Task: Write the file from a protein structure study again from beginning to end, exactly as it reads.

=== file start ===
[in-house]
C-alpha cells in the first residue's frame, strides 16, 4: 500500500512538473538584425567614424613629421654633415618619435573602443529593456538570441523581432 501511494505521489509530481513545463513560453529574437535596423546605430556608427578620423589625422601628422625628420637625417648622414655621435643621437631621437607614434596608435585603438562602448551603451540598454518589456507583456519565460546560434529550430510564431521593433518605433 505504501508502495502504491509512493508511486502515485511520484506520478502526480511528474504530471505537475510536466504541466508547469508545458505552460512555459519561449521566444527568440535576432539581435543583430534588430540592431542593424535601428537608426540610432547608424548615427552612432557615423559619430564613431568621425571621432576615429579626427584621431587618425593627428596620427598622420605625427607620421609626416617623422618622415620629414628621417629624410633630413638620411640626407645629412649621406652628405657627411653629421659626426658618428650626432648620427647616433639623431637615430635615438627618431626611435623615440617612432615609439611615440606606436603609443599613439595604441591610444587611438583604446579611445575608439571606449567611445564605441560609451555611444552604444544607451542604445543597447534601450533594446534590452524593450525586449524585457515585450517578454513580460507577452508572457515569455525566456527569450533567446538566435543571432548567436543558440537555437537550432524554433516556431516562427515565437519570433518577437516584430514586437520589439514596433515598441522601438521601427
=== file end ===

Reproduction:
[in-house]
C-alpha cells in the first residue's frame, strides 16, 4: 500500500512538473538584425567614424613629421654633415618619435573602443529593456538570441523581432 501511494505521489509530481513545463513560453529574437535596423546605430556608427578620423589625422601628422625628420637625417648622414655621435643621437631621437607614434596608435585603438562602448551603451540598454518589456507583456519565460546560434529550430510564431521593433518605433 505504501508502495502504491509512493508511486502515485511520484506520478502526480511528474504530471505537475510536466504541466508547469508545458505552460512555459519561449521566444527568440535576432539581435543583430534588430540592431542593424535601428537608426540610432547608424548615427552612432557615423559619430564613431568621425571621432576615429579626427584621431587618425593627428596620427598622420605625427607620421609626416617623422618622415620629414628621417629624410633630413638620411640626407645629412649621406652628405657627411653629421659626426658618428650626432648620427647616433639623431637615430635615438627618431626611435623615440617612432615609439611615440606606436603609443599613439595604441591610444587611438583604446579611445575608439571606449567611445564605441560609451555611444552604444544607451542604445543597447534601450533594446534590452524593450525586449524585457515585450517578454513580460507577452508572457515569455525566456527569450533567446538566435543571432548567436543558440537555437537550432524554433516556431516562427515565437519570433518577437516584430514586437520589439514596433515598441522601438521601427